Fincher’s passion project, “The Killer,” based on the graphic novel by Alex Nolent, finds Michael Fassbender’s patient and meticulous assassin making a rare mistake and then having to step out of his comfort zone to clean up the mess. Oscar-winning editor Kirk Baxter (“The Girl with the Dragon Tattoo,” “The Social Network”) helps us get inside the mind of the Killer throughout six chapters that take place in Paris, the Dominican Republic, New Orleans, Florida, New York, and Chicago. Each section has its own look, rhythm, and pace evocative of the city, his state of mind, and behavior. It’s a noirish existential journey from nihilism to caring that makes particular use of a mantra voice-over, The Smiths, and a sound mix that’s like attaching a mic to the camera so you can hear everything around him.

As for the rest: Jefferson’s “American Fiction” (the TIFF People’s Choice Award winner adapted from Percival Everett’s novel “Erasure”) skewers “Black” entertainment’s tired and offensive tropes, with Jeffrey Wright’s out-of-touch author anonymously mocking the state of the industry and becoming a celebrity. Editor Hilda Rasula hits the right balance of absurdity and melodrama to counterpoint Wright’s real and imaginary conflicts.

Glazer has made a different kind of Holocaust drama about the banality of evil with “The Zone of Interest,” based on Auschwitz camp commandant Rudolf Höss (Christian Friedel), who lived with his family in a dream house outside the camp, with a lush garden lovingly tended by his wife Hedwig (Sandra Hüller). Editor Paul Watts helps attain the director’s non-cinematic, forensic approach (aided by the innovative 360-degree sets with 10 cameras for continuous action) by creating a smooth rhythm with invisible cuts.

“Napoleon” is cut by Scott’s go-to editor Claire Simpson (Oscar winner for “Platoon”) and Sam Restivo, who navigate Napoleon Bonaparte’s (Joaquin Phoenix) war on two fronts: the battlefield (six crucial ones, each with their own geometric pattern) and the home front with his obsessive love for Empress Joséphine (Vanessa Kirby).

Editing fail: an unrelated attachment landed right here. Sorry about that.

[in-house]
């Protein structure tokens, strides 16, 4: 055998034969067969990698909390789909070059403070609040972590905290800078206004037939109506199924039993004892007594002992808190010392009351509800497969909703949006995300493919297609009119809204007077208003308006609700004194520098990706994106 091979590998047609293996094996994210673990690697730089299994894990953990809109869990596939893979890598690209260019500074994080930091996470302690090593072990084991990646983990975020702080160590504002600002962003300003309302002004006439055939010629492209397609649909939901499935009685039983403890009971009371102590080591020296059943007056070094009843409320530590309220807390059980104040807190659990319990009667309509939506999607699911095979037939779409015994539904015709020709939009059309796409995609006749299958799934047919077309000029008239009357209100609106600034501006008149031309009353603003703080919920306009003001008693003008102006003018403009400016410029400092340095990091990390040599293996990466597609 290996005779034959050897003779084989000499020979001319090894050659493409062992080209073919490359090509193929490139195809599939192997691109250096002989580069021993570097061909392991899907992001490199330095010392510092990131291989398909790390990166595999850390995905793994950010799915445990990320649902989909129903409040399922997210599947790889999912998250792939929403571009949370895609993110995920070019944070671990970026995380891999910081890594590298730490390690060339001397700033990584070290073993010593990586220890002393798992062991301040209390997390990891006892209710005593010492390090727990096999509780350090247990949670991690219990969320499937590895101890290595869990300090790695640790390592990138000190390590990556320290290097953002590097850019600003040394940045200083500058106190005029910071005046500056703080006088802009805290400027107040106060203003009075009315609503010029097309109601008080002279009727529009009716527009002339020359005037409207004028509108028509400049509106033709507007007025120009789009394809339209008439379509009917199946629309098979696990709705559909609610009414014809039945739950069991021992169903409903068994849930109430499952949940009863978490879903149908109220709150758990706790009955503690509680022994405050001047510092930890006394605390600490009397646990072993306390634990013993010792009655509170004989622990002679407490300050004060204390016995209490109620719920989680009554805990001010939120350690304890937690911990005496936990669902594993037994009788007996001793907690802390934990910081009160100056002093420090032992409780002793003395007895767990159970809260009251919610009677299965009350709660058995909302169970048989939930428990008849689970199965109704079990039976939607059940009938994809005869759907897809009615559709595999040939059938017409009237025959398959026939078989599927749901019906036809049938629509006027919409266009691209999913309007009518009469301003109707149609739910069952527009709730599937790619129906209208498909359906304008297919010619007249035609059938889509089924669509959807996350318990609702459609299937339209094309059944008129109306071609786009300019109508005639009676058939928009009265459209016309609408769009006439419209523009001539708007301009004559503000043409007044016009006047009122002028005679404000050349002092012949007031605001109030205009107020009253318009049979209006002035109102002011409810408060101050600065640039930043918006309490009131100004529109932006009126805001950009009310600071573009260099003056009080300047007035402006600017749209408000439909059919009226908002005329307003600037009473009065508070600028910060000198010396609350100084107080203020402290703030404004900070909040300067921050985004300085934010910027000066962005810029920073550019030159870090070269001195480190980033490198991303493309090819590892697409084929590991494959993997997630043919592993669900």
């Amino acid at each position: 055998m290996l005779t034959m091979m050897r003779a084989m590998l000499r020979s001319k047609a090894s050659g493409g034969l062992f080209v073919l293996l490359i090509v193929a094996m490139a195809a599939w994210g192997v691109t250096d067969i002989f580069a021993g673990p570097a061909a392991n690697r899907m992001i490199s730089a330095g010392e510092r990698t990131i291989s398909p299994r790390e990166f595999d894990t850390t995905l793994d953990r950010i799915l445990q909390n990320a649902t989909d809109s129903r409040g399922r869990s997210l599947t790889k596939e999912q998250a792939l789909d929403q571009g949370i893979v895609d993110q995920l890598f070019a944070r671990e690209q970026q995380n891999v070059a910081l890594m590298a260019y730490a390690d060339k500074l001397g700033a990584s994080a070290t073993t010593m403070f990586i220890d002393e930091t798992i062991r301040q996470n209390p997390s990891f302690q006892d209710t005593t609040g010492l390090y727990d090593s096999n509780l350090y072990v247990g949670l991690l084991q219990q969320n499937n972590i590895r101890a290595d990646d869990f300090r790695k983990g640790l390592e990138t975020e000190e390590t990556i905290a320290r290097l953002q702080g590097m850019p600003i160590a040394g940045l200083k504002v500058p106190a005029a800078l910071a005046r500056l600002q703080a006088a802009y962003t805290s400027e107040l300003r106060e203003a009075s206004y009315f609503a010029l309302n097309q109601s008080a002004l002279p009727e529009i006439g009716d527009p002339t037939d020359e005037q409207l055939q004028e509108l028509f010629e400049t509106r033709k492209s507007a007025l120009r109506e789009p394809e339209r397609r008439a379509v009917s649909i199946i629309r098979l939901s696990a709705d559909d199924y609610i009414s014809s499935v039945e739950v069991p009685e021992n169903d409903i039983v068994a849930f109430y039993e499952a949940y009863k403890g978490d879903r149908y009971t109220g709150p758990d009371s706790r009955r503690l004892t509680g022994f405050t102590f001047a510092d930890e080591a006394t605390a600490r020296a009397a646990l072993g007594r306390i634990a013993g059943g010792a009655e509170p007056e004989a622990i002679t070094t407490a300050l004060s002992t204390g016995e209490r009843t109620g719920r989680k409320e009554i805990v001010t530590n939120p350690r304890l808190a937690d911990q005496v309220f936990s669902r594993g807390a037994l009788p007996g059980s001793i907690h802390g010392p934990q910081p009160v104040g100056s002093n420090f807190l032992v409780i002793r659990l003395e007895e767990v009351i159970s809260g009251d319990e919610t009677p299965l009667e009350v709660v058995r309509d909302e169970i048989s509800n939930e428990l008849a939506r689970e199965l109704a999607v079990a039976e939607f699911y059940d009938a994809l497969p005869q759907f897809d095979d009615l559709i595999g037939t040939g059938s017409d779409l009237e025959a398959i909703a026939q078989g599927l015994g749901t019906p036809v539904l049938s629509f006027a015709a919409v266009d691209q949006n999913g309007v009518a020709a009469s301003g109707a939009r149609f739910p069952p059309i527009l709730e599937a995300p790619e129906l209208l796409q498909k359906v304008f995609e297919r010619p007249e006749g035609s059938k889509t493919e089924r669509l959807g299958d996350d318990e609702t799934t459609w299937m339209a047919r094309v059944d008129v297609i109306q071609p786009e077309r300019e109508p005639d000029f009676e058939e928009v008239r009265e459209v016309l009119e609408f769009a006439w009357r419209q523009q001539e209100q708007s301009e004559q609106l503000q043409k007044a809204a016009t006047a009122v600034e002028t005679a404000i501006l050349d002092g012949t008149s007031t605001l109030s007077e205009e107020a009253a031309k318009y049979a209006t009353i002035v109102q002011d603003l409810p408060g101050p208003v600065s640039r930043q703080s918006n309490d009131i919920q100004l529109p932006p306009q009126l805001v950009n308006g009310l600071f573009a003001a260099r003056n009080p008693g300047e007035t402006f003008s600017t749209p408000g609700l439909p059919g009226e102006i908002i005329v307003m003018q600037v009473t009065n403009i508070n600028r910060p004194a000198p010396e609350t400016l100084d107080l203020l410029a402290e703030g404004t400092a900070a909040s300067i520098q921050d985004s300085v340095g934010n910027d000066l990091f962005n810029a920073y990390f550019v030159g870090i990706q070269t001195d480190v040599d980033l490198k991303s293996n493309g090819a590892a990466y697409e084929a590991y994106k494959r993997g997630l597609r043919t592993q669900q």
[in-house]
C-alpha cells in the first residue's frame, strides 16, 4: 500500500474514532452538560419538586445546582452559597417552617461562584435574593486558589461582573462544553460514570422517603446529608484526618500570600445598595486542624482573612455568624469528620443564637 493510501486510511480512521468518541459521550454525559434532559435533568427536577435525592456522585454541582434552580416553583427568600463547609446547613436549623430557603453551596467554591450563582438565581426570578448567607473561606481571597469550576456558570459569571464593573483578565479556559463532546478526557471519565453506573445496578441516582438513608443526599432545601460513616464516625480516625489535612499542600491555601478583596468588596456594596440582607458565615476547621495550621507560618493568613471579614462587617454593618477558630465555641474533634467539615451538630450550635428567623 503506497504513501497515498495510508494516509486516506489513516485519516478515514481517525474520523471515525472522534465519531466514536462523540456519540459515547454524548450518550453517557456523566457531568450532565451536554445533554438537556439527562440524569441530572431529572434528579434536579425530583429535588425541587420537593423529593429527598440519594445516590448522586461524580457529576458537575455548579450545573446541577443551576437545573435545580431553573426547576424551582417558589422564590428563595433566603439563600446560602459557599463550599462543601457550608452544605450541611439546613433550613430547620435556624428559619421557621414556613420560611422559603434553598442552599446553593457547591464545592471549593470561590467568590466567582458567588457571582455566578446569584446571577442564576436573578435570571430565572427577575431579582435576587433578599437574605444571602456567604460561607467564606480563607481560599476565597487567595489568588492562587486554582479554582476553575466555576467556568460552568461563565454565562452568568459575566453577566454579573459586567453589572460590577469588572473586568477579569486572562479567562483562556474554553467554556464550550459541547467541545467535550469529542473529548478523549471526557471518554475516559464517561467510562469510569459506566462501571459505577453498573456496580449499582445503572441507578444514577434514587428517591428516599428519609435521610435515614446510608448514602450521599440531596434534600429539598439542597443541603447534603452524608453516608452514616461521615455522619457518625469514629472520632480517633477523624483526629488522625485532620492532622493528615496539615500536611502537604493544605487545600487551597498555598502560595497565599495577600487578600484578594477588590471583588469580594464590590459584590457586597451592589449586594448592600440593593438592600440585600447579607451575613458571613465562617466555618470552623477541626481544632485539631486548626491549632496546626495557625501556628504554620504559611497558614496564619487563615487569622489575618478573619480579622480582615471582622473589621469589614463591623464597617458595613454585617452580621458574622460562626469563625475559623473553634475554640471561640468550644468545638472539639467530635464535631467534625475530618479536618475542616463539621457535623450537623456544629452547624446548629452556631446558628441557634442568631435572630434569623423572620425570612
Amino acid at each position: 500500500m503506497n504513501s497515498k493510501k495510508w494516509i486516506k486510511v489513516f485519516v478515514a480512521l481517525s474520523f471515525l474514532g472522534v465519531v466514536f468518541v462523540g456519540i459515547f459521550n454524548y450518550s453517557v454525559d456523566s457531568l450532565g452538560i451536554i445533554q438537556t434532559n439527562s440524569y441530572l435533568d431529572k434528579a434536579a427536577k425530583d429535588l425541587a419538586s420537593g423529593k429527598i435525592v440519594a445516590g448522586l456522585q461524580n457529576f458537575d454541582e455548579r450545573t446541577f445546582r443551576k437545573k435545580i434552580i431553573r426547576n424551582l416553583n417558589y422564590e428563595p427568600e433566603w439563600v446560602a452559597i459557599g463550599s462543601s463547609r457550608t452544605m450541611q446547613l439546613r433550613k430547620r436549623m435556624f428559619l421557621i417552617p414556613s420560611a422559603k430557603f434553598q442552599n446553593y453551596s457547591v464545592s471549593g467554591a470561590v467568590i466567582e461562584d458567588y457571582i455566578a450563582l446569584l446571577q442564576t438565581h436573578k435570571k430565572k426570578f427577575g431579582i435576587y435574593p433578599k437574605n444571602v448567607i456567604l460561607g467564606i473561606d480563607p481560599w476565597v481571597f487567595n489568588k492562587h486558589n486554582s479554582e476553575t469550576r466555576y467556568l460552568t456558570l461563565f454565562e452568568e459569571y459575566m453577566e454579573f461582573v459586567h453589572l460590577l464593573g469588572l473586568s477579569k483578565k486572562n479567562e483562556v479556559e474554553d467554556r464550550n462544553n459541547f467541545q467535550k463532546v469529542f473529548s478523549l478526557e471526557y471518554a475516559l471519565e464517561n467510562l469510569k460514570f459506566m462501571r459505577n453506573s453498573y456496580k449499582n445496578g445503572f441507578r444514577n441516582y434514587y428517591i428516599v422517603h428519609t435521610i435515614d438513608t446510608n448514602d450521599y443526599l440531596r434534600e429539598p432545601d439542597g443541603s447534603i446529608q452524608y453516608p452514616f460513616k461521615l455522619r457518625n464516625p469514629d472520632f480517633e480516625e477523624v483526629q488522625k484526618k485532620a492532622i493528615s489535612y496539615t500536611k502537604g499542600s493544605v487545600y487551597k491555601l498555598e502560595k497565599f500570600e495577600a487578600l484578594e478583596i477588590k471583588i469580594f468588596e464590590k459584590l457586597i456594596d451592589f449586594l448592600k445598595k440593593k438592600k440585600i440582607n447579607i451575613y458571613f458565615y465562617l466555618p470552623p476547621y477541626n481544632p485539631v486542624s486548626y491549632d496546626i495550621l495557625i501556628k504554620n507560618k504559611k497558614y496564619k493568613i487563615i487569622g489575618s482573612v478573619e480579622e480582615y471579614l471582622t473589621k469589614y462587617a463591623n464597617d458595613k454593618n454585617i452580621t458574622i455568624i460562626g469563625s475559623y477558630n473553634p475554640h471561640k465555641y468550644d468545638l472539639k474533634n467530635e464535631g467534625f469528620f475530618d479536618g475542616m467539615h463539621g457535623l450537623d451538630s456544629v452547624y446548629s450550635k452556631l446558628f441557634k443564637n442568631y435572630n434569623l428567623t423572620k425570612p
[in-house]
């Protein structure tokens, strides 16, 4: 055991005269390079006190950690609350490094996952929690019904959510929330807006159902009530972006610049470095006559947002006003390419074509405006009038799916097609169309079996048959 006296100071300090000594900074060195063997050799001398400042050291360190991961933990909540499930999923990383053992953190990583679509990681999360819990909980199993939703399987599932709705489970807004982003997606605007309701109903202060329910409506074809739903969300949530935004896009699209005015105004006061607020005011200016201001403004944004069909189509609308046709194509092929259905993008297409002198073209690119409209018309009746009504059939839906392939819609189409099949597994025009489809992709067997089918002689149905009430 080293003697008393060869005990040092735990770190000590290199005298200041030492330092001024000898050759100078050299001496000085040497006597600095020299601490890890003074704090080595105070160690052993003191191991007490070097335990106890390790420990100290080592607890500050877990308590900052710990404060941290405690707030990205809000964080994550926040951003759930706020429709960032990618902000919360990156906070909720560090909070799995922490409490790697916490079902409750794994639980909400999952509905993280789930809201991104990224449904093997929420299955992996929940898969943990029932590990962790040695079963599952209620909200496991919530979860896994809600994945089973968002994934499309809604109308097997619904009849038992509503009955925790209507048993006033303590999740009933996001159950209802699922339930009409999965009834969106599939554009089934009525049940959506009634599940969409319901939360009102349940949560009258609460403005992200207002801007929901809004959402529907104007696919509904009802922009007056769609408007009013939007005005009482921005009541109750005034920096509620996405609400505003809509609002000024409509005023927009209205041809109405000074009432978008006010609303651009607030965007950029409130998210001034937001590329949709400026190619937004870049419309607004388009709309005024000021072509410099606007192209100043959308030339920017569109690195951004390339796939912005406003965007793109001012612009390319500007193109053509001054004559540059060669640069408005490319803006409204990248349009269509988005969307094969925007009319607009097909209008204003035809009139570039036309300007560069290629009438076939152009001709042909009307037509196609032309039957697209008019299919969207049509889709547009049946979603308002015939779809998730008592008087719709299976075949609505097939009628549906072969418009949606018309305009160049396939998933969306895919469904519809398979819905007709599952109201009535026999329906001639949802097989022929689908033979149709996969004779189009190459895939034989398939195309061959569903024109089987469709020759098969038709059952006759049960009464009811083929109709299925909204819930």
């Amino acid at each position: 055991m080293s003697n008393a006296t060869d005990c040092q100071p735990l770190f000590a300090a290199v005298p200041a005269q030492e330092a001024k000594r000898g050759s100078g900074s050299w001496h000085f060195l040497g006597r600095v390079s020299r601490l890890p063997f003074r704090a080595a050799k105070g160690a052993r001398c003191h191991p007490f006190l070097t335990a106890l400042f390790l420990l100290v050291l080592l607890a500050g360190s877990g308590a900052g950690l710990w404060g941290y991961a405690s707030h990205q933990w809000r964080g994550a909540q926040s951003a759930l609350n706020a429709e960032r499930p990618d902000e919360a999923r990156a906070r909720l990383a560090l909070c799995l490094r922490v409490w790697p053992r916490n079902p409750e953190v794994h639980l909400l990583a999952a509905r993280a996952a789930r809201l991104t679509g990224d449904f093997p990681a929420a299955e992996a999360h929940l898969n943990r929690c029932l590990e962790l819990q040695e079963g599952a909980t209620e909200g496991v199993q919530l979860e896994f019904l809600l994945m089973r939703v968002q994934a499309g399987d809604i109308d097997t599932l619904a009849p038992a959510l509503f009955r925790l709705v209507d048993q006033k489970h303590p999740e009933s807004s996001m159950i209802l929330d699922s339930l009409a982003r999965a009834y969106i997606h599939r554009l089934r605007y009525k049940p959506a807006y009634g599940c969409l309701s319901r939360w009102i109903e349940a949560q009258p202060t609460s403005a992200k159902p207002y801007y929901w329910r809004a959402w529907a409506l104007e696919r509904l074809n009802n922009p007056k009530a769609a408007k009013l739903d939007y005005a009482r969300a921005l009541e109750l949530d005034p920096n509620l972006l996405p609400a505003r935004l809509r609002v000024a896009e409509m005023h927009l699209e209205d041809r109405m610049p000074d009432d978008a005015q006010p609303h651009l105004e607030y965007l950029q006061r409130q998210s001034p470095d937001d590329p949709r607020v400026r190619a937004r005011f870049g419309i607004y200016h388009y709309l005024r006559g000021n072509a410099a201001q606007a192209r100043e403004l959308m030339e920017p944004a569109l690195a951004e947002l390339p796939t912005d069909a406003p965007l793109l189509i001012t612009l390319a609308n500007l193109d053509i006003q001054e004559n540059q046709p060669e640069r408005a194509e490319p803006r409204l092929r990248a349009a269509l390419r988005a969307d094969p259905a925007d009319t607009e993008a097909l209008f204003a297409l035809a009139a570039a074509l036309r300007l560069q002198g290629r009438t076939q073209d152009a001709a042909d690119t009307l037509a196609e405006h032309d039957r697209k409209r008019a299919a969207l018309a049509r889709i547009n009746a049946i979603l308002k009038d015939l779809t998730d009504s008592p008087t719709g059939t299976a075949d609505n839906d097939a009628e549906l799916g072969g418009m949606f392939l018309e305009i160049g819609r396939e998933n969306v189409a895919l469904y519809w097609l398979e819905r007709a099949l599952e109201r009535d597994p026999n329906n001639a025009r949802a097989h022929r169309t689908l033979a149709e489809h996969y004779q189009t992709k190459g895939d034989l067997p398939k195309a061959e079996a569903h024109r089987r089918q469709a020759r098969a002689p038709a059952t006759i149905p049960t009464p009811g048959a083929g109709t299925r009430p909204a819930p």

In “Past Lives,” editor Keith Fraase intercuts the sublime romance between childhood friends Nora (Greta Lee) and Hae Sung (Teo Yoo), who are briefly reunited online before reconciling in person in New York City after two decades. Nora and Hae Sung are never in the right place at the right time to achieve their destiny, so there’s always tension. The brilliant opening scene in the bar poses the question: Who are they? The Skype bubble provides awkward intimacy, and the masterful final long take when Nora and Hae Sung say goodbye provides the answer.

“Saltburn,” Fennell’s blistering attack of the British upper class in the mid-2000s, is a cross between “Brideshead Revisited” and “The Talented Mr. Ripley.” Out-of-place Oxford student Oliver (Barry Keoghan) becomes infatuated with his aristocratic schoolmate, Felix (Jacob Elordi), who invites him to stay the summer with his eccentric Catton family at their magnificent, titular estate. Editor Victoria Boydell helps capture a peeping tom quality as we focus on Oliver’s attempts to become part of the family and the darkness that ensues.

“Argo” Oscar-winning editor William Goldenberg reunites with Affleck on “Air,” the sports biopic about Nike’s revolutionary Air Jordan basketball shoe line. It helps recapture an ’80s vibe and breaking out of the mold at Nike in recounting the obsession of basketball talent scout Sonny Vaccaro (Matt Damon) to sign Chicago Bulls rookie sensation Michael Jordan to an unheard-of branded shoe line. It’s especially effective when intercutting stock footage highlighting iconic cultural signposts of the period.

“Anatomy of a Fall,” Triet’s courtroom drama, edited by Laurent Sénéchal, has the rhythm of a Hitchcockian procedural. It’s about a German writer (Hüller) on trial for the murder of her husband in France following his mysterious death in the snow. It explores micro-legal issues and dissects their life together by cutting through various layers of masks and clouds.

With “Asteroid City,” Anderson re-teams with Oscar-nominated editor Barney Pilling (“The Grand Budapest Hotel”) for an existential, sci-fi odyssey set in the mid-1950s about the precariousness of life. The multi-layered ensemble film (led by Jason Schwartzman and Scarlett Johansson) deftly intercuts the re-enactment of a surreal play that occurs in the fictional desert town of Asteroid City during a youth astronomy convention (in pastel colors and widescreen aspect ratio) with the TV broadcast of the play and its behind the scenes backstory (in black-and-white and Academy aspect ratio).

In addition, Bazawule tapped editor Jon Poll for “The Color Purple,” adapted from the Broadway stage musical. It reimagines Alice Walker’s celebrated story of Black female empowerment during the early 20th-century South with an ensemble cast. It’s about the empowerment of Celie (Fantasia Barrino), who escapes her hardships with music and magical realism.

Potential nominees are listed in alphabetical order; no film will be deemed a frontrunner until we have seen it.


“Killers of the Flower Moon”
“Poor Things”


“American Fiction”
“Anatomy of a Fall”
“Asteroid City”
”Past Lives”
“The Color Purple”
“The Holdovers”
“The Killer”
“The Zone of Interest”